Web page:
When you look back into your childhood, which do you remember most – tangible gifts (i.e., new shoes, a new television, a new baseball glove) or major events? My fondest memory as a child was enjoying our family meals together.

Yes, my mother was a very good southern cook (certainly a plus), but this was the time that we all shared together. We talked about what happened that day. This was when I learned how to have a conversation with adults, when I learned of my parent’s values, and of course, my manners.

I know what you’re probably saying, “Who has that kind of time these days?” I look back at my parent’s lives and they were busy, too. They both worked outside the home.

The family meal is not about the food, really. Think about how the market now caters to our hurried lives. Grocery stores have prepared foods. Some stores have a delivery service where you order your items from their web site. These items just need to be reheated. How convenient is that?

To get your family involved with the evening meal, have your children set the table. Put the prepared food on serving platters and call your family to the table. Sit down, and then talk and laugh about what is going on.

Watch how each person holds their fork, and assist them if they need help. Praise them when they do something correctly. Is their napkin in their lap? How is their posture? The meal does not need to be about correcting them all the time. During some meals, you may just enjoy your time together, and allow yourself to observe and correct them at another time. It is so important just to have as many meals together as possible

Do your children like to cook? I bet they would love it. Plan your weekly menus together. This is another way to get them involved so they look forward to your family time. Set aside one night to supervise and cook with your children. Take them grocery shopping and try a new vegetable or fruit. Let them look for a new recipe on the Internet. Food Network is a great resource for recipes.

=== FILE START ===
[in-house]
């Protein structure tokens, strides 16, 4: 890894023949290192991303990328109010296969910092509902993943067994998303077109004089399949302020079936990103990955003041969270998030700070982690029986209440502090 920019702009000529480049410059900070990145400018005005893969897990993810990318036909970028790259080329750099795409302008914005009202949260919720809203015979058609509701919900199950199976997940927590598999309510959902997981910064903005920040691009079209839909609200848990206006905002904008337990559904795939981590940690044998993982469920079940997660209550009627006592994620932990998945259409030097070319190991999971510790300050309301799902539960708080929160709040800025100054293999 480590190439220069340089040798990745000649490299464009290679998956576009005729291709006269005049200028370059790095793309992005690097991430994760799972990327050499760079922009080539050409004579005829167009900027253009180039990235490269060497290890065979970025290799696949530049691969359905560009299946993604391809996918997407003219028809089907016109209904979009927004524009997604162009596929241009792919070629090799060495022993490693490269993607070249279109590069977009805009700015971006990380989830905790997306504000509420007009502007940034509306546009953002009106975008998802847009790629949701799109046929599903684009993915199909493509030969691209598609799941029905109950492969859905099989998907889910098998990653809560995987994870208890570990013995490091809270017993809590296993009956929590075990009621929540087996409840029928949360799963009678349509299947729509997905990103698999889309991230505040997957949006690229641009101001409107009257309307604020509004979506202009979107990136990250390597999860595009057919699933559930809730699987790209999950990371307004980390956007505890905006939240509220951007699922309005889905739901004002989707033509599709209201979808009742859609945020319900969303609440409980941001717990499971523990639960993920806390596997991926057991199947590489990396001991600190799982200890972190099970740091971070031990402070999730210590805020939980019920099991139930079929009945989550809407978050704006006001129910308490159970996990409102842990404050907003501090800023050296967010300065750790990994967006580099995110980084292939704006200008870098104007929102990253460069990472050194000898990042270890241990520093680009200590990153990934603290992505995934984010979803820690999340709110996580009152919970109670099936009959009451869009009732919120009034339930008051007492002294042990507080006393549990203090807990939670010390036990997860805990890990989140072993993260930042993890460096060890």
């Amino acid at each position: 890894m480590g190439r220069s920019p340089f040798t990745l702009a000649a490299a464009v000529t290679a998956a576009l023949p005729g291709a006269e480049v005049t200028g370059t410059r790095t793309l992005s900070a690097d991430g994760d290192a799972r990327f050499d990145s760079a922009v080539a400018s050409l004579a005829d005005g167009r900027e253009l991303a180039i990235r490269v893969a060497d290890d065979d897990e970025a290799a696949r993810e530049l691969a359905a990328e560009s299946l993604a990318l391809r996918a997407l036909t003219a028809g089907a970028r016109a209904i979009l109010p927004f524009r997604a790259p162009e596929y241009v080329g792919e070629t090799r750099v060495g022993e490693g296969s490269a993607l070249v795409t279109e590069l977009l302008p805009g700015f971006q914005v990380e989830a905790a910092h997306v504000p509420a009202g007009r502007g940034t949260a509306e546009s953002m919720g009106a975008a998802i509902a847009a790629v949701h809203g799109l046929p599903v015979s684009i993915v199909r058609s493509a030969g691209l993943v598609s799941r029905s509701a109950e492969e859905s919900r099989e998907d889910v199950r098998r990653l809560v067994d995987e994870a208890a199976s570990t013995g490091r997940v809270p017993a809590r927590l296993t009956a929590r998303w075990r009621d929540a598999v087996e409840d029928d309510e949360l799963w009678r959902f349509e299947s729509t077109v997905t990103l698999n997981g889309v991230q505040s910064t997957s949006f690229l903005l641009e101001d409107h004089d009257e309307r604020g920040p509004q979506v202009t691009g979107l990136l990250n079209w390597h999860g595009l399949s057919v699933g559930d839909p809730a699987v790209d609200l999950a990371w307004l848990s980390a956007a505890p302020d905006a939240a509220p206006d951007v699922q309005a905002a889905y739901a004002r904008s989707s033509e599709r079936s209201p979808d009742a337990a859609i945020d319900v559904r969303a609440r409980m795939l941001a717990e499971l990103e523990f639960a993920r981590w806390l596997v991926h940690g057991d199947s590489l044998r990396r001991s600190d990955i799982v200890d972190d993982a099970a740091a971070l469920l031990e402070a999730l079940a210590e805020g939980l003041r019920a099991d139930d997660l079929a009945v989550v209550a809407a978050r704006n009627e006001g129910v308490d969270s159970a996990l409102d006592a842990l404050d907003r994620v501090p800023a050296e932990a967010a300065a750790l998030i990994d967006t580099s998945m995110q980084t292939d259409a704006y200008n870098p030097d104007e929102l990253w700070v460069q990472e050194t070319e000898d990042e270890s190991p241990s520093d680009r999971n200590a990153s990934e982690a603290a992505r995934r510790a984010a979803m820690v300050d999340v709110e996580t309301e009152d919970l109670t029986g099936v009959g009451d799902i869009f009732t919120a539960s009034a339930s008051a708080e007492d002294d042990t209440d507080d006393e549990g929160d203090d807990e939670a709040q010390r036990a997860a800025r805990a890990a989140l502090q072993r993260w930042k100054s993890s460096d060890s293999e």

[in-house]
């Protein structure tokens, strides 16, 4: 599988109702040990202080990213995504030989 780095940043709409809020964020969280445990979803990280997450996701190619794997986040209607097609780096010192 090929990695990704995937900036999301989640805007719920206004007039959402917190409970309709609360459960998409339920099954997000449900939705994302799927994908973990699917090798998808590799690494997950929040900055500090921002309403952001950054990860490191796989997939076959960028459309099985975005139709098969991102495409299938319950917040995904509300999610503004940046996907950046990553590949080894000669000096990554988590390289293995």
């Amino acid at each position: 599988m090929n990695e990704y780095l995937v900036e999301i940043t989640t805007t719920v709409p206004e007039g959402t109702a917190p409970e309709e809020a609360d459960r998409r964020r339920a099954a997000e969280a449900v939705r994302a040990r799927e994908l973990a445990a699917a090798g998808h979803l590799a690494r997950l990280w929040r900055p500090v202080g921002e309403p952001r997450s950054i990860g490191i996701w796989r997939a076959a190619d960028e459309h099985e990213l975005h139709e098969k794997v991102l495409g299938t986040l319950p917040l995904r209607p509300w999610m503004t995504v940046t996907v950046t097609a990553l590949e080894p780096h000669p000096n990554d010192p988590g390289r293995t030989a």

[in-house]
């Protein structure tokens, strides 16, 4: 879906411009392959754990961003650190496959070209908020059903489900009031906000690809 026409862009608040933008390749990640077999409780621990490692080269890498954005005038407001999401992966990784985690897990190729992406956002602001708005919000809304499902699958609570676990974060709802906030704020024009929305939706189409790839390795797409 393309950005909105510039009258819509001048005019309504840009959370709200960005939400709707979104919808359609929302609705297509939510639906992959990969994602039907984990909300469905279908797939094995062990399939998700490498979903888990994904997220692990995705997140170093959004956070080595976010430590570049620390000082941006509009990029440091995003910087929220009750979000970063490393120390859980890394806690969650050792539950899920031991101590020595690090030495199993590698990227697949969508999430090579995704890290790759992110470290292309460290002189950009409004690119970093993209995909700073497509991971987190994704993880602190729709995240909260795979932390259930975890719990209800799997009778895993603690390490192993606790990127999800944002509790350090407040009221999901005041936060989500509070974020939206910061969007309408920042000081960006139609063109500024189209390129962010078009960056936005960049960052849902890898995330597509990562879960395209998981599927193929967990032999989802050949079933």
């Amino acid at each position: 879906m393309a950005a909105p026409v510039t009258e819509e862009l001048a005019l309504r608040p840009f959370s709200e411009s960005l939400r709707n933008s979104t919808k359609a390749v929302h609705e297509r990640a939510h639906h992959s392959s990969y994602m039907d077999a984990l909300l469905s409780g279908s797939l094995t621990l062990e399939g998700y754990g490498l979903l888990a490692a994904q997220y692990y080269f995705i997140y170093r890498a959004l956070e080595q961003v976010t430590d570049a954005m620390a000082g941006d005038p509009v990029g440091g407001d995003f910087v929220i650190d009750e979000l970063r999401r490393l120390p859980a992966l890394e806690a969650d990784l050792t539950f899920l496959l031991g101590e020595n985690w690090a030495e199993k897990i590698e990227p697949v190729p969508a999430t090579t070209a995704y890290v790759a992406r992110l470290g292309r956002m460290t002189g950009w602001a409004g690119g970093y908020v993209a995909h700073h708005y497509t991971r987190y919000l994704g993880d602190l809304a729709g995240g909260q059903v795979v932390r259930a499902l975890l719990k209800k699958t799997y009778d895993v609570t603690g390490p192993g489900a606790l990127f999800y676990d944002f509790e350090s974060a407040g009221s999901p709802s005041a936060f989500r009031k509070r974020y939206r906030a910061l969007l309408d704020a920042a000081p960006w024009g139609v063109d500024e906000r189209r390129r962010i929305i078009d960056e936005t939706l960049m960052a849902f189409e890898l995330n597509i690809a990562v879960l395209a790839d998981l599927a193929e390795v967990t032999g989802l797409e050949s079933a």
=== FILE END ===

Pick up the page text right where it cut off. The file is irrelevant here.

Incorporating family meal time into your daily or weekly schedule is also a great way to set family rituals. One Friday afternoon when I was teaching an etiquette class for ten to fourteen year olds, two students who were brothers were so excited that it was Friday night. I thought they may be going to a sports event or a party. They quickly told me it was pizza, popcorn and a movie night on Friday nights with their family. They explained that everyone sat around and they were allowed to eat in the family room. Their enthusiasm was great.

The family meal is a time when you can create lasting memories, and ones that your children can carry forward as they raise their families.

Lisa Richey is the president and founder of The American Academy of Etiquette, Inc. She is an international expert on manners. Lisa is described by many as one of the most motivational speakers on the subject matter. She is the author of “Manners To Go”, an activity kit for children to learn social skills. For more information please visit www.mannerstogo.com or www.americanetiquette.com.

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